In the wake of Babymetal’s triumphant Wembley gig, the time seems right to repost an article originally on Strange Things Are Happening, covering one of the more unlikely musical movements of recent years. I’m talking, of course, about the rise of Kawaii Metal.
Now, it’s true that this most unlikely of musical hybrids has been around for a few years, slowly bubbling away under the surface and noticed in the West by only the most adventurous (or lucky) of musical explorers, but I doubt anyone would deny that 2014 was the year that Kawaii Metal broke. It’s all down to one band – Babymetal – and one video – the 19 million plus viewed Gimme Chocolate. The impact of this track is hard to overestimate. The combination of J-pop and ridiculously intense heavy metal, the crazy video, the sheer catchiness of the track and the overwhelming lunacy of it all caught the world’s imagination at the start of the year, but anyone thinking this was a novelty flash-in-the-pan (a belief clung to with increasing desperation by some in the metal community) was proven wrong by a series of US and European gigs, culminating in a sold-out show at the Brixton Academy in November in front of six thousand people who clearly hadn’t got the message that this was just supposed to be a joke.
The fascinating thing about this new sound – dubbed Kawaii (or ‘cute’) Metal by Babymetal – is how much sense it makes in retrospect. I’ve always loved J-pop, partly for its pureness of vision (this is music that makes no attempt to be ‘street’, unlike much British and American pop) and partly because it tends to be more complex than the average prog rock album. This is light, fluffy pop, but the tracks often run for six minutes or more, are packed with time changes and extraordinary musical complexity and actually seem tailor-made to be combined with blisteringly fast metal. Ex-Megadeth guitarist Marty Friedman, now based in Japan, has long been a supporter of (and writer of) J-pop and gets the strange musical connection –here he is talking with Freddy of Taiwan metallers Chthonic about idol music (and here, just to make the heads of metal purists spin that much more, are Chthonic performing onstage with Babymetal back in February!).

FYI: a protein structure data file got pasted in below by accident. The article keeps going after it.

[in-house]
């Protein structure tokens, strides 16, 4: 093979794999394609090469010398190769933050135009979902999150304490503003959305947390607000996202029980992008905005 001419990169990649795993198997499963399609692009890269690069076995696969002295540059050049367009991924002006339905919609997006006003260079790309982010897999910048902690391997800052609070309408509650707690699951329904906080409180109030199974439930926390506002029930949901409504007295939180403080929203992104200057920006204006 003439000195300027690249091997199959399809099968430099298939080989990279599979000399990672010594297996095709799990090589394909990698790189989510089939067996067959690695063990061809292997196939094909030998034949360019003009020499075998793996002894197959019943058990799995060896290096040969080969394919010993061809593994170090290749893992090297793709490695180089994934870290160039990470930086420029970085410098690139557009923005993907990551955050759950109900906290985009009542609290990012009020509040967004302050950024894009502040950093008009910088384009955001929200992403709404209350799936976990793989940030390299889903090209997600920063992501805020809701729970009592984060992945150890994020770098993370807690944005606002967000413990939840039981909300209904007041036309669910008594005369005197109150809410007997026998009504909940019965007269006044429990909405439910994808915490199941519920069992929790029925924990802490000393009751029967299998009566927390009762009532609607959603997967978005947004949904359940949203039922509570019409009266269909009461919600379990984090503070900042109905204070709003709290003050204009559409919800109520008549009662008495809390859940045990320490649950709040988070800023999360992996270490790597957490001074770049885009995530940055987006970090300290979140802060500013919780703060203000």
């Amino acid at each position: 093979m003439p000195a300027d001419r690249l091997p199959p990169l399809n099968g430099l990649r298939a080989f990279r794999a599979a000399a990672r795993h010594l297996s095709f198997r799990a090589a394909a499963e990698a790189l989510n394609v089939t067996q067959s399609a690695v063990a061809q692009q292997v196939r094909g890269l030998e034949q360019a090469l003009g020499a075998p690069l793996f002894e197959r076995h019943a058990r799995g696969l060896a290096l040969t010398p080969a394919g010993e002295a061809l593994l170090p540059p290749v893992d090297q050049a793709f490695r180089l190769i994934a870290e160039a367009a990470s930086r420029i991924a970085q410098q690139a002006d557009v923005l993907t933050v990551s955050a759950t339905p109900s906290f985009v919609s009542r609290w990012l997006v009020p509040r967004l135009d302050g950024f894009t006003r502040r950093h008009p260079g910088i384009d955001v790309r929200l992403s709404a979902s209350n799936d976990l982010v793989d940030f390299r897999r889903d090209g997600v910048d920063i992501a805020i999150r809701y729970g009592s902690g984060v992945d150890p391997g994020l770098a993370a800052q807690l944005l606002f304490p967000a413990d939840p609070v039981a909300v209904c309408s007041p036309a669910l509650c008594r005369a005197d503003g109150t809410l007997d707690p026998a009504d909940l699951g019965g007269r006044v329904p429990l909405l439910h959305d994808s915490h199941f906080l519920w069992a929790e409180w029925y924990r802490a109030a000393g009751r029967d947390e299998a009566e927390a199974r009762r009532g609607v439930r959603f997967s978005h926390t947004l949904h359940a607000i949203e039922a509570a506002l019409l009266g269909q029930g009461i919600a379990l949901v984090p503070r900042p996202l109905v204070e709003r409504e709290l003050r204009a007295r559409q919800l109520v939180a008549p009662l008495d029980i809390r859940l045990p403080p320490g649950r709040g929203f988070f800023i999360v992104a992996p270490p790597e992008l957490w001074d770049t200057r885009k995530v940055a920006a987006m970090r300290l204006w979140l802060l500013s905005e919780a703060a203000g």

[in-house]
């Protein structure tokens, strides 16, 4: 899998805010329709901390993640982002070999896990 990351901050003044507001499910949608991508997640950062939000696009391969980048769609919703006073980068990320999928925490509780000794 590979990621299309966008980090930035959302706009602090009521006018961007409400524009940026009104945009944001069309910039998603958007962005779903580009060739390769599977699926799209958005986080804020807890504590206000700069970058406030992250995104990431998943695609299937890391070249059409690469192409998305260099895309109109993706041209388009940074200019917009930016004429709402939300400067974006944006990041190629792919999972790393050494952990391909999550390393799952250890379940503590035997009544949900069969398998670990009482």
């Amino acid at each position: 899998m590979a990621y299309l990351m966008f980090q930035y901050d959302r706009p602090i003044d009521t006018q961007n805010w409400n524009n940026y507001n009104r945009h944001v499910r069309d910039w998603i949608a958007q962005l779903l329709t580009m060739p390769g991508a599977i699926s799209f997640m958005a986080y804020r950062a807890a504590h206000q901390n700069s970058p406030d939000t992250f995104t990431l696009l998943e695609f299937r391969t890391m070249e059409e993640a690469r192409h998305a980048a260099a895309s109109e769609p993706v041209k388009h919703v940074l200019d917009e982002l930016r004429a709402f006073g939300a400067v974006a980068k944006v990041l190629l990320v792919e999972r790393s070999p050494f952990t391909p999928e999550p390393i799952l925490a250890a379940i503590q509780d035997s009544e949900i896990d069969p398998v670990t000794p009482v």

And in truth, the hybrid of infectiously catchy pop and guitar rock is not a new thing in Japanese music. Ex-Girl were making decidedly kawaii collisions of pure pop, punk rock and avant-garde experimentalism a decade ago while Puffy Ami Yumi had international success and a US cartoon series to their name with their brand of squeaky-voiced pop punk. And let’s not forget The Mad Capsule Markets, who mashed metal, punk, industrial, electronica and pop into a glorious collision of sound. Gimme Chocolate makes a lot more sense musically when you know that it was written by MCM man Takeshi Ueda, having that same genre-bending style and relentlessness. Check out Pulse if you don’t believe me!